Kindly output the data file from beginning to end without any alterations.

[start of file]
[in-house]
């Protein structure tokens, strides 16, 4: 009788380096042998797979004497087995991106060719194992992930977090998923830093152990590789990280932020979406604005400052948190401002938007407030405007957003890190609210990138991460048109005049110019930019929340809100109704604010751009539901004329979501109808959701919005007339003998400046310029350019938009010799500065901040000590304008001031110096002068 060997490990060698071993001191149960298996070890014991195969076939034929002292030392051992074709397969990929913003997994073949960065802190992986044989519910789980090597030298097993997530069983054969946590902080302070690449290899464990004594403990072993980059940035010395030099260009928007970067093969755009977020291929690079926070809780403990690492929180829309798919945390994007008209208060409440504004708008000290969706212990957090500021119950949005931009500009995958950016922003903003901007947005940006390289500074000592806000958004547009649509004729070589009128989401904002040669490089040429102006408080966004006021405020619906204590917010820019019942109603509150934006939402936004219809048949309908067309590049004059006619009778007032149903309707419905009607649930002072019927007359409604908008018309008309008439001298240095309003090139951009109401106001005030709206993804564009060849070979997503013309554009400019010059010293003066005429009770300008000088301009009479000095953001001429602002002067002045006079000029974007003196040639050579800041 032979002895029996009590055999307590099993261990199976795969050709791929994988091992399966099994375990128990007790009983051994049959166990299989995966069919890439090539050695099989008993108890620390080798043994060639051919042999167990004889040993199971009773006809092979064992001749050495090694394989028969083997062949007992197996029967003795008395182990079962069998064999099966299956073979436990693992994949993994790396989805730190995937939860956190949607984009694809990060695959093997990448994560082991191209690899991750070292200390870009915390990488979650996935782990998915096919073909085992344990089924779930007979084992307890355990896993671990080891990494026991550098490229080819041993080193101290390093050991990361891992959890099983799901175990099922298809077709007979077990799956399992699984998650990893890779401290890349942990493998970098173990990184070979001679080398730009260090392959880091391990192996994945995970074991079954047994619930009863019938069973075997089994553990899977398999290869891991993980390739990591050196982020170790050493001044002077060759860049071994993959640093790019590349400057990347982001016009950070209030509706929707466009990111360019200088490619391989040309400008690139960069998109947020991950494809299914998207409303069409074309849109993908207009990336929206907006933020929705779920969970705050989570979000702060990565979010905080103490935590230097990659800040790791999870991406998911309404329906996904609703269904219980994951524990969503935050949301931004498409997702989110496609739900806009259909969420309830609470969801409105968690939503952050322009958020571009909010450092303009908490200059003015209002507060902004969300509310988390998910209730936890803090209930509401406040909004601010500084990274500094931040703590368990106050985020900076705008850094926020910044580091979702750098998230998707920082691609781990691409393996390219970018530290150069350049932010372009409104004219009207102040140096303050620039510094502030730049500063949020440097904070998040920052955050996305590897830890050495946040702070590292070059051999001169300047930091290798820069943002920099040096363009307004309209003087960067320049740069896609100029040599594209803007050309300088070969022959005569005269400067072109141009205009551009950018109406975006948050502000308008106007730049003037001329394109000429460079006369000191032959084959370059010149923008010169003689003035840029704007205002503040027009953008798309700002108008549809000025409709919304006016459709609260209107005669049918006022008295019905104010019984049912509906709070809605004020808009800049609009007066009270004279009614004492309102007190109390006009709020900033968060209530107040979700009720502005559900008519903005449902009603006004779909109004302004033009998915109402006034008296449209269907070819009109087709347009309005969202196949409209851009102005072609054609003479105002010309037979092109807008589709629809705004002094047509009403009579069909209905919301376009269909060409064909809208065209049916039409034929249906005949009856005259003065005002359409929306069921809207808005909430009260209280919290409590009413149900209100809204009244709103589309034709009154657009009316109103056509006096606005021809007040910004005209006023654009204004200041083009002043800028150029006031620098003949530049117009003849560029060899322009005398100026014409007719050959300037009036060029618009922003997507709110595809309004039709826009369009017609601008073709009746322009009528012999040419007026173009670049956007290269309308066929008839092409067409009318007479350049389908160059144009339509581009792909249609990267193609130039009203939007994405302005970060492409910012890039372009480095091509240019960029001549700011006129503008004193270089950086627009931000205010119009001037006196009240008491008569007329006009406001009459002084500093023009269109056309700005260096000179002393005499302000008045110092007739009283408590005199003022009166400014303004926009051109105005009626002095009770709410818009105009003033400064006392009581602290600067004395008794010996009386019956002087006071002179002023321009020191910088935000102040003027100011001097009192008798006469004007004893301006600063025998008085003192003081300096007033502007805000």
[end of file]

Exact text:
[in-house]
């Protein structure tokens, strides 16, 4: 009788380096042998797979004497087995991106060719194992992930977090998923830093152990590789990280932020979406604005400052948190401002938007407030405007957003890190609210990138991460048109005049110019930019929340809100109704604010751009539901004329979501109808959701919005007339003998400046310029350019938009010799500065901040000590304008001031110096002068 060997490990060698071993001191149960298996070890014991195969076939034929002292030392051992074709397969990929913003997994073949960065802190992986044989519910789980090597030298097993997530069983054969946590902080302070690449290899464990004594403990072993980059940035010395030099260009928007970067093969755009977020291929690079926070809780403990690492929180829309798919945390994007008209208060409440504004708008000290969706212990957090500021119950949005931009500009995958950016922003903003901007947005940006390289500074000592806000958004547009649509004729070589009128989401904002040669490089040429102006408080966004006021405020619906204590917010820019019942109603509150934006939402936004219809048949309908067309590049004059006619009778007032149903309707419905009607649930002072019927007359409604908008018309008309008439001298240095309003090139951009109401106001005030709206993804564009060849070979997503013309554009400019010059010293003066005429009770300008000088301009009479000095953001001429602002002067002045006079000029974007003196040639050579800041 032979002895029996009590055999307590099993261990199976795969050709791929994988091992399966099994375990128990007790009983051994049959166990299989995966069919890439090539050695099989008993108890620390080798043994060639051919042999167990004889040993199971009773006809092979064992001749050495090694394989028969083997062949007992197996029967003795008395182990079962069998064999099966299956073979436990693992994949993994790396989805730190995937939860956190949607984009694809990060695959093997990448994560082991191209690899991750070292200390870009915390990488979650996935782990998915096919073909085992344990089924779930007979084992307890355990896993671990080891990494026991550098490229080819041993080193101290390093050991990361891992959890099983799901175990099922298809077709007979077990799956399992699984998650990893890779401290890349942990493998970098173990990184070979001679080398730009260090392959880091391990192996994945995970074991079954047994619930009863019938069973075997089994553990899977398999290869891991993980390739990591050196982020170790050493001044002077060759860049071994993959640093790019590349400057990347982001016009950070209030509706929707466009990111360019200088490619391989040309400008690139960069998109947020991950494809299914998207409303069409074309849109993908207009990336929206907006933020929705779920969970705050989570979000702060990565979010905080103490935590230097990659800040790791999870991406998911309404329906996904609703269904219980994951524990969503935050949301931004498409997702989110496609739900806009259909969420309830609470969801409105968690939503952050322009958020571009909010450092303009908490200059003015209002507060902004969300509310988390998910209730936890803090209930509401406040909004601010500084990274500094931040703590368990106050985020900076705008850094926020910044580091979702750098998230998707920082691609781990691409393996390219970018530290150069350049932010372009409104004219009207102040140096303050620039510094502030730049500063949020440097904070998040920052955050996305590897830890050495946040702070590292070059051999001169300047930091290798820069943002920099040096363009307004309209003087960067320049740069896609100029040599594209803007050309300088070969022959005569005269400067072109141009205009551009950018109406975006948050502000308008106007730049003037001329394109000429460079006369000191032959084959370059010149923008010169003689003035840029704007205002503040027009953008798309700002108008549809000025409709919304006016459709609260209107005669049918006022008295019905104010019984049912509906709070809605004020808009800049609009007066009270004279009614004492309102007190109390006009709020900033968060209530107040979700009720502005559900008519903005449902009603006004779909109004302004033009998915109402006034008296449209269907070819009109087709347009309005969202196949409209851009102005072609054609003479105002010309037979092109807008589709629809705004002094047509009403009579069909209905919301376009269909060409064909809208065209049916039409034929249906005949009856005259003065005002359409929306069921809207808005909430009260209280919290409590009413149900209100809204009244709103589309034709009154657009009316109103056509006096606005021809007040910004005209006023654009204004200041083009002043800028150029006031620098003949530049117009003849560029060899322009005398100026014409007719050959300037009036060029618009922003997507709110595809309004039709826009369009017609601008073709009746322009009528012999040419007026173009670049956007290269309308066929008839092409067409009318007479350049389908160059144009339509581009792909249609990267193609130039009203939007994405302005970060492409910012890039372009480095091509240019960029001549700011006129503008004193270089950086627009931000205010119009001037006196009240008491008569007329006009406001009459002084500093023009269109056309700005260096000179002393005499302000008045110092007739009283408590005199003022009166400014303004926009051109105005009626002095009770709410818009105009003033400064006392009581602290600067004395008794010996009386019956002087006071002179002023321009020191910088935000102040003027100011001097009192008798006469004007004893301006600063025998008085003192003081300096007033502007805000």